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Snoop couldn’t save festival

The 1000 Islands Music Festival was baited with enough star power toattract the biggest crowd this summer. Unfortunately, partygoers didn'tbite.

The 1000 Islands Music Festival was baited with enough star power to attract the biggest crowd this summer. Unfortunately, partygoers didn't bite.

Not even the last-minute addition of hip-hop heavyweight Snoop Dogg to the festival’s already strong lineup could bolster the meagre crowds that showed up for the event’s three days.

“Maybe all the hype was a curse,” said festival head Rod MacDonald. “It’s pretty hard to replicate an iconic event such as Woodstock.”

Promoters had been optimistic Saturday’s show, with stars including Snoop Dogg, R&B singer Akon and Toronto rapper Kardinal Offishall joining acts like Pilot Speed and illScarlett on the mainstage, could boost the weak turnout of the Thursday and Friday shows.

That hope vanished when only about 4,000 of the 15,000 expected patrons showed up Saturday at the 34-hectare farm just north of Gananoque where the event was held.

Those in attendance didn’t seem to care about the numbers as they were treated to a sizzling performance from Snoop, who had them singing along to a string of his hits. Akon spent the tail end of his performance in the crowd and got some support from Offishall in stepping up the tempo. Offishall said the small crowd created a more intimate experience for the fans.

“How many people that come from Kingston or Gananoque can say Kardinal, Akon and Snoop came to Gananoque in the middle of the farm area and rocked a show?” he said. “It’s a big thing for them. When we were rocking, the crowd was just vibing."

Still, it seemed to be mostly locals who supported the event, said Gananoque resident Rita Mccormack.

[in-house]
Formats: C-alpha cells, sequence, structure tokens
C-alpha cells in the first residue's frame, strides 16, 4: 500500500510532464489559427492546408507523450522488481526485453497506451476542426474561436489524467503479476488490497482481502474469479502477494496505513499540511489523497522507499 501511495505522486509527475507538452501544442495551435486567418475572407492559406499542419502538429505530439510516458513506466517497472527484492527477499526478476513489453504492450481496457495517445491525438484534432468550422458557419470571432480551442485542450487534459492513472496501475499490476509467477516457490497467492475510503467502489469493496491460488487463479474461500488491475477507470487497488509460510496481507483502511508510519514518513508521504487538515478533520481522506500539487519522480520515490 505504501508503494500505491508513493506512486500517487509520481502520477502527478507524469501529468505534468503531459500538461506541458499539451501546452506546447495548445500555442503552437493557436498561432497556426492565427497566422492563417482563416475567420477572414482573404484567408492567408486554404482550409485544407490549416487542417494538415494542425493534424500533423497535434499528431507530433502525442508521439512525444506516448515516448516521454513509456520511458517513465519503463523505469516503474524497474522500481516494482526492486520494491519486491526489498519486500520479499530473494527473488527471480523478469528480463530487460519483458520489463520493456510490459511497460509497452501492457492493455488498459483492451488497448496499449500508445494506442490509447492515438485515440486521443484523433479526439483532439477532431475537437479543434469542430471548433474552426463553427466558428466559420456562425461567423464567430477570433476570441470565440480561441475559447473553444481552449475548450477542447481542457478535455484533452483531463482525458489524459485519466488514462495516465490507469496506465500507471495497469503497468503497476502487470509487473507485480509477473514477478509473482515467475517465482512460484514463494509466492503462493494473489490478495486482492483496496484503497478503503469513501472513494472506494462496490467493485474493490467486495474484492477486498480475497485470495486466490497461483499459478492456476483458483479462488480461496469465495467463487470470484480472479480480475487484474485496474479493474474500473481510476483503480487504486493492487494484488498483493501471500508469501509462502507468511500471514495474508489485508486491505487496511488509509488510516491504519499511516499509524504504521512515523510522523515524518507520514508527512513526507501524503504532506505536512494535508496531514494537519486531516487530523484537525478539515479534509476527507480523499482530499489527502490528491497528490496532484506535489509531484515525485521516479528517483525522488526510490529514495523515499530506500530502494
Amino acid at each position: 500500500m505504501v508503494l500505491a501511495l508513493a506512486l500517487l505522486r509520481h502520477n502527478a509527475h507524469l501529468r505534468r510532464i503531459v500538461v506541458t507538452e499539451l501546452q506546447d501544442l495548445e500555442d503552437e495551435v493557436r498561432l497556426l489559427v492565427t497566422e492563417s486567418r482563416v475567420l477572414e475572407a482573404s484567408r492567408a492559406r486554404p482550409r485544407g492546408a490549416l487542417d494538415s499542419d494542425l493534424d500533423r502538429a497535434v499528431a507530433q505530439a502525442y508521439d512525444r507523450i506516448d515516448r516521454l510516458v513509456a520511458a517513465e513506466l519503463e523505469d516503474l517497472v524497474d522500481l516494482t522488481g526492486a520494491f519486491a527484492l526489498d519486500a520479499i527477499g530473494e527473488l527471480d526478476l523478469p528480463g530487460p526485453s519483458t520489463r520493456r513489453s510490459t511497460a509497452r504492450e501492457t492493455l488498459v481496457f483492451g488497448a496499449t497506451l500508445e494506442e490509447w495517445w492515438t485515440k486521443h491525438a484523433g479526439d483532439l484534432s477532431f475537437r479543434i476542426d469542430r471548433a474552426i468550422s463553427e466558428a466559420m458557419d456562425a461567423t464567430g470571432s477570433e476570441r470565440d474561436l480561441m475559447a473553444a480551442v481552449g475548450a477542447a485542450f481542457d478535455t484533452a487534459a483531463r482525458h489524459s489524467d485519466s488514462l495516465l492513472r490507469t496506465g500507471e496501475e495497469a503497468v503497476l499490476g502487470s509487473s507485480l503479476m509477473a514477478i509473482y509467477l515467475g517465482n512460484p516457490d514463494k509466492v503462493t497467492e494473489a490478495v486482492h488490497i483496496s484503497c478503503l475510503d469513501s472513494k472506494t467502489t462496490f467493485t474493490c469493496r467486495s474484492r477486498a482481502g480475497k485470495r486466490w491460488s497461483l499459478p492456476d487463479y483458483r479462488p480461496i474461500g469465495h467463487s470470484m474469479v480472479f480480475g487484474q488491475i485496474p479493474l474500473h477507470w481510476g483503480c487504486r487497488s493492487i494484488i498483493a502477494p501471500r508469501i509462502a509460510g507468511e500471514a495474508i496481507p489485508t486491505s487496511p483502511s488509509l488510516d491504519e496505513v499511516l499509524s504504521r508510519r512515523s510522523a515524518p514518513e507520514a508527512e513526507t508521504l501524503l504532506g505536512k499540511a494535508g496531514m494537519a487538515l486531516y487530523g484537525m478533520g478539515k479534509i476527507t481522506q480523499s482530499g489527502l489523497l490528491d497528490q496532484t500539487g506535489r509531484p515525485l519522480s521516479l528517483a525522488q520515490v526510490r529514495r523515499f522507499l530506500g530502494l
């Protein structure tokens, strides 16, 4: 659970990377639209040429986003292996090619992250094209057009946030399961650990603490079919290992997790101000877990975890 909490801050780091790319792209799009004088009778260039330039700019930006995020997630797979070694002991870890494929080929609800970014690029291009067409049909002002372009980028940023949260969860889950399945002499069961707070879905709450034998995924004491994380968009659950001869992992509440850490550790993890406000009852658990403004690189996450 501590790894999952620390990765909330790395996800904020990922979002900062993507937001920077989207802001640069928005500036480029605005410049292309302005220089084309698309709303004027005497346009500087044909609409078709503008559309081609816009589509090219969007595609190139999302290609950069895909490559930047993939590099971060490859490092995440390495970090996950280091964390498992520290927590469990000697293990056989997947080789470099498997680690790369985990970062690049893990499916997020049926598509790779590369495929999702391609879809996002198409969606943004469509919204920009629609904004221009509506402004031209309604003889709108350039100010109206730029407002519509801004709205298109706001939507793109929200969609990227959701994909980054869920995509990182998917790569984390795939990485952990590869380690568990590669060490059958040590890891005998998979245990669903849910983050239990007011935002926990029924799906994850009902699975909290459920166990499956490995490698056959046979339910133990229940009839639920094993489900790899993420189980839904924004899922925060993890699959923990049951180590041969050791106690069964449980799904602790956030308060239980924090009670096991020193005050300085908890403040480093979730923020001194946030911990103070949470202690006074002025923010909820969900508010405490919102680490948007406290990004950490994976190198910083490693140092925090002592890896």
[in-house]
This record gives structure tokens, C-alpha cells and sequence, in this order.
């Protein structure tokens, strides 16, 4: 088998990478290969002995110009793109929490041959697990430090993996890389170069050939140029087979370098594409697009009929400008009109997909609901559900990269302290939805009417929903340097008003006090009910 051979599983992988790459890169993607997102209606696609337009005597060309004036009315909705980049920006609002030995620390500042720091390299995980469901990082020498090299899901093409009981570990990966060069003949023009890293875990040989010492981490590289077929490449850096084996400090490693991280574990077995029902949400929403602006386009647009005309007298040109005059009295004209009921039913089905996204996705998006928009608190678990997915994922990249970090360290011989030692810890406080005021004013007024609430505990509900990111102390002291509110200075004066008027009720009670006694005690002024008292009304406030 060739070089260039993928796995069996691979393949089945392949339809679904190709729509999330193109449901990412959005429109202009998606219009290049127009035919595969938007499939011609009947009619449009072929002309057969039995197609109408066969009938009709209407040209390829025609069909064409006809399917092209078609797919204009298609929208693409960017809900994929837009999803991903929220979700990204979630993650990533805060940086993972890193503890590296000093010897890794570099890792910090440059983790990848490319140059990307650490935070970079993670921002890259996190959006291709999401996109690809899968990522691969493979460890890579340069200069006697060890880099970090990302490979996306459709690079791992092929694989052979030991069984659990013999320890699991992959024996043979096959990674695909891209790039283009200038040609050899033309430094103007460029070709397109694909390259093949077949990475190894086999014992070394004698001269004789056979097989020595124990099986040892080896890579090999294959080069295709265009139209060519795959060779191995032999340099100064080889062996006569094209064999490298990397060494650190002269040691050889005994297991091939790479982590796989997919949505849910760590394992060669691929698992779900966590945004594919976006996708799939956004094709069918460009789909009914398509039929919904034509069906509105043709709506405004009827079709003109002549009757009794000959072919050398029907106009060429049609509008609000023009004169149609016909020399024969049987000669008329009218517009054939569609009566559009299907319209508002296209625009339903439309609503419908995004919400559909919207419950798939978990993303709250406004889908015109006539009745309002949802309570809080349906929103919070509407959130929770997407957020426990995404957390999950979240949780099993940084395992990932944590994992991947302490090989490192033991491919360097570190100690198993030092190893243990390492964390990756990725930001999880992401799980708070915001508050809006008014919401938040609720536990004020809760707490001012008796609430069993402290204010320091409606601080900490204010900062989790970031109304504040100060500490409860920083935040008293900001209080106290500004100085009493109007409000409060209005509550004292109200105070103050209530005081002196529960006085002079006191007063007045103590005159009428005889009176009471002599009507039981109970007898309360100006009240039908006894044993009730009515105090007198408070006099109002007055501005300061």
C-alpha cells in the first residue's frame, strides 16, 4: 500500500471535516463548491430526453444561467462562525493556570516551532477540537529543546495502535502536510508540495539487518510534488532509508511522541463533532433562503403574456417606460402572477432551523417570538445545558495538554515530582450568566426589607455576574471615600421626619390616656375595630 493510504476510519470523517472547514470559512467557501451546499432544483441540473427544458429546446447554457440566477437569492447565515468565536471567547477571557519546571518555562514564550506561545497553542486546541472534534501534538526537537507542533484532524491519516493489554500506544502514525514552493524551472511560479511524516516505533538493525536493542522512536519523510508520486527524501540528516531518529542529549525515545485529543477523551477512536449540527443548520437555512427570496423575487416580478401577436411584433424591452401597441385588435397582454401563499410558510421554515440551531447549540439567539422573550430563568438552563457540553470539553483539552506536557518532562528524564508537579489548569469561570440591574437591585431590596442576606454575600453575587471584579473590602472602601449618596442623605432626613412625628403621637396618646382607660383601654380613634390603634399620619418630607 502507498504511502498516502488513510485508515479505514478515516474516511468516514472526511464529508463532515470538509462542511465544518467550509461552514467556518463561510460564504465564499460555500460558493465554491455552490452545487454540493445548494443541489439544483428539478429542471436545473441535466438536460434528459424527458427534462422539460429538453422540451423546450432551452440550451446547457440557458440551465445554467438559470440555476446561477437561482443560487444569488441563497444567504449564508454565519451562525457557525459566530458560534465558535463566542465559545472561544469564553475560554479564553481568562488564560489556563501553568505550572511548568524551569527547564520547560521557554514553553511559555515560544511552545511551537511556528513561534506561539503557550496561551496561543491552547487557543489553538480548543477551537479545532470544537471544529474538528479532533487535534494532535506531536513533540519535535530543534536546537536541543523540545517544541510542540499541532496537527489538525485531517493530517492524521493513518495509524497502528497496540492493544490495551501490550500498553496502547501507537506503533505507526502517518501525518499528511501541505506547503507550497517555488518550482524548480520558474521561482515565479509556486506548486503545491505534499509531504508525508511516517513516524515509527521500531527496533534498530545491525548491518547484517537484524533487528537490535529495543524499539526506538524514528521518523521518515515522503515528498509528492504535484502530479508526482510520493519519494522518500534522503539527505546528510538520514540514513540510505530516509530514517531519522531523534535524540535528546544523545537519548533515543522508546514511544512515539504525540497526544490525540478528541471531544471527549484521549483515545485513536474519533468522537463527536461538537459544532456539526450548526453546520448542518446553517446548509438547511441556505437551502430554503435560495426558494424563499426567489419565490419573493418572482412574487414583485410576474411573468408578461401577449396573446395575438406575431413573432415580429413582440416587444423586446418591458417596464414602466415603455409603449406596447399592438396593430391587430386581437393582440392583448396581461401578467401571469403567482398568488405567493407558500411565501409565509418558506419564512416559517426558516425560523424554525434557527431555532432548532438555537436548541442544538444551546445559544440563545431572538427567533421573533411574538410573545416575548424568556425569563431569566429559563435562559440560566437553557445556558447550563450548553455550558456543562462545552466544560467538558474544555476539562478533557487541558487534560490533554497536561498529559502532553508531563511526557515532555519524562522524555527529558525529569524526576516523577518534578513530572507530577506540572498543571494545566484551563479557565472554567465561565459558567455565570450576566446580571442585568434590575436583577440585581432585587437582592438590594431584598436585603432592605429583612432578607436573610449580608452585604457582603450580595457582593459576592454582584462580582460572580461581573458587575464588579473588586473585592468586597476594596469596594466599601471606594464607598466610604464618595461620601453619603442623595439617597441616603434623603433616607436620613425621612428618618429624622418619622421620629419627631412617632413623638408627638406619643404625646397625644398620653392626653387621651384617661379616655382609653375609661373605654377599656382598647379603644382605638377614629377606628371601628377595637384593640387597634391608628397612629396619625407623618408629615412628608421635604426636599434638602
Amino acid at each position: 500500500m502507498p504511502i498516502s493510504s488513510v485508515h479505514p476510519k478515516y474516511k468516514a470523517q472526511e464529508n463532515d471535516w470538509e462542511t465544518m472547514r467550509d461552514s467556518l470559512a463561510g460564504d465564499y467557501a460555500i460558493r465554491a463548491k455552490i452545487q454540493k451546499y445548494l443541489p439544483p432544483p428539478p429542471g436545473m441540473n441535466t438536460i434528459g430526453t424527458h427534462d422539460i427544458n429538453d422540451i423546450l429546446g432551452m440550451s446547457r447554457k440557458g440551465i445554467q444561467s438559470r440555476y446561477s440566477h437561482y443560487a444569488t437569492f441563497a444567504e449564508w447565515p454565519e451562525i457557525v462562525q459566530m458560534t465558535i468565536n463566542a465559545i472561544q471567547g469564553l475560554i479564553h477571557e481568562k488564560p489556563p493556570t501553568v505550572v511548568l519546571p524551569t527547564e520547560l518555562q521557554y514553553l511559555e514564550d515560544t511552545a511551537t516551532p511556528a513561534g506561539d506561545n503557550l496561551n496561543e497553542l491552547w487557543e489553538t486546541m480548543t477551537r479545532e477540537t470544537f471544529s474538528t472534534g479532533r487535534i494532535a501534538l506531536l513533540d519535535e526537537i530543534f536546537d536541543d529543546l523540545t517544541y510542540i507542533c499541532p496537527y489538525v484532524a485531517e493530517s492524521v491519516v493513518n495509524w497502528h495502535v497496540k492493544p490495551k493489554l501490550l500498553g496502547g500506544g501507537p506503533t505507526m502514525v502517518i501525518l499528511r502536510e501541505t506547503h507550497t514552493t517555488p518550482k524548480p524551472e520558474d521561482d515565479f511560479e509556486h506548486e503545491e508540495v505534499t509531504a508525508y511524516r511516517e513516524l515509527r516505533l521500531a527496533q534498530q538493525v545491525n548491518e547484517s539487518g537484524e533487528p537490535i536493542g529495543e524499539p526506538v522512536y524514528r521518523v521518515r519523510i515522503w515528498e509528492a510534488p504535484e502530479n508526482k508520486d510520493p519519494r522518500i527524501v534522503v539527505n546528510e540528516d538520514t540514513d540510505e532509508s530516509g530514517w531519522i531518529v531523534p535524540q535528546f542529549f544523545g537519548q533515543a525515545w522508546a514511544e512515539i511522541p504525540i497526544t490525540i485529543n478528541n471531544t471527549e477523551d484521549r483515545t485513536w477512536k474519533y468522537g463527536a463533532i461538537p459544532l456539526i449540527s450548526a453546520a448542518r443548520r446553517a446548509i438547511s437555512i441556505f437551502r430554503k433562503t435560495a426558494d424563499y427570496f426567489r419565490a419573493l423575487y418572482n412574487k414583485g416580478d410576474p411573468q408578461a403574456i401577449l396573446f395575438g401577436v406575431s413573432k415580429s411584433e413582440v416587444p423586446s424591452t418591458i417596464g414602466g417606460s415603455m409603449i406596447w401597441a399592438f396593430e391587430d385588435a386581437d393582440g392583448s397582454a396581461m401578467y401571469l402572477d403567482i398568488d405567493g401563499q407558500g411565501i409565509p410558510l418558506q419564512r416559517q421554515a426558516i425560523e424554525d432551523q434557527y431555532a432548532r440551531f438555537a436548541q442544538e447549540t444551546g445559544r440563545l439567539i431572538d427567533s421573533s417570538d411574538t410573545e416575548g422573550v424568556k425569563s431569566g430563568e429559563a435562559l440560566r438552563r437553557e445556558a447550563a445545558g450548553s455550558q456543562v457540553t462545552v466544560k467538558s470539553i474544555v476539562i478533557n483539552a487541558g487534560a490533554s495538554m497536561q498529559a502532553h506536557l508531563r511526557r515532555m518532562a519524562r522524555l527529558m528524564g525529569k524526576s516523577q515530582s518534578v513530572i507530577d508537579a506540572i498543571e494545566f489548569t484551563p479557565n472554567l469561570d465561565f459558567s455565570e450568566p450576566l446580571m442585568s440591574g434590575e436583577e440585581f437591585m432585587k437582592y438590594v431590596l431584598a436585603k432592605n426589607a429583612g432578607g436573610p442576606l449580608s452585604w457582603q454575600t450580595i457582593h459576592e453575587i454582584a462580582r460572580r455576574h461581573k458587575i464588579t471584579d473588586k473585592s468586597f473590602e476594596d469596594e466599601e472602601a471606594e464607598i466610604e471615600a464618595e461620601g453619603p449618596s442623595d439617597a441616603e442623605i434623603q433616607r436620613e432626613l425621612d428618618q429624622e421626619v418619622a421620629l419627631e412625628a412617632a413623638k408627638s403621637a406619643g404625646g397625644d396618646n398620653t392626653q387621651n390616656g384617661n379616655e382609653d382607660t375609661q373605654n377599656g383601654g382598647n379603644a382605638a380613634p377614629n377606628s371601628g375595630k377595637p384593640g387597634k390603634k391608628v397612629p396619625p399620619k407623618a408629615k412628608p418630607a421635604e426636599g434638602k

“It’s disappointing that it didn’t go over big,” said Mccormack, noting the town had been banking on using the festival to draw new tourists to the area recently hit hard by several plant closures. The 69-year-old also speculated that the acts, which were skewed to a young crowd, were a deterrent for more mature concertgoers who otherwise would have attended.

Organizers had hoped to draw the audience not only from the estimated 500,000 people living in nearby municipalities, but also from Toronto, Ottawa, Montreal and upstate New York.

The festival was intended to have a country and classic-rock flavour, MacDonald told The Canadian Press, but Watson Entertainment, hired to book the acts, persuaded him to try something bold.

“We really wanted to do something that had never been done in the area,” Watson’s Rian Malloch said. “(We’ve) created an event that over the three days spans the age demographics from 12 to 65 years old and has crossed every genre.”

Despite the disappointment, MacDonald said organizers are in it for the long haul. “When you look at some of the successful festivals like the Bluesfest in Ottawa, it really took them four or five years to get a brand name,” he said after the Saturday show.

He also noted that other outdoor events have taken a hit this summer, with advance ticket sales “almost non-existent.”

Just last week, for instance, organizers of the Virgin Festival announced they were moving the show back to Toronto from Burl’s Creek Park north of Barrie. It will now be held at the Molson Amphitheatre Aug. 29 to 30.

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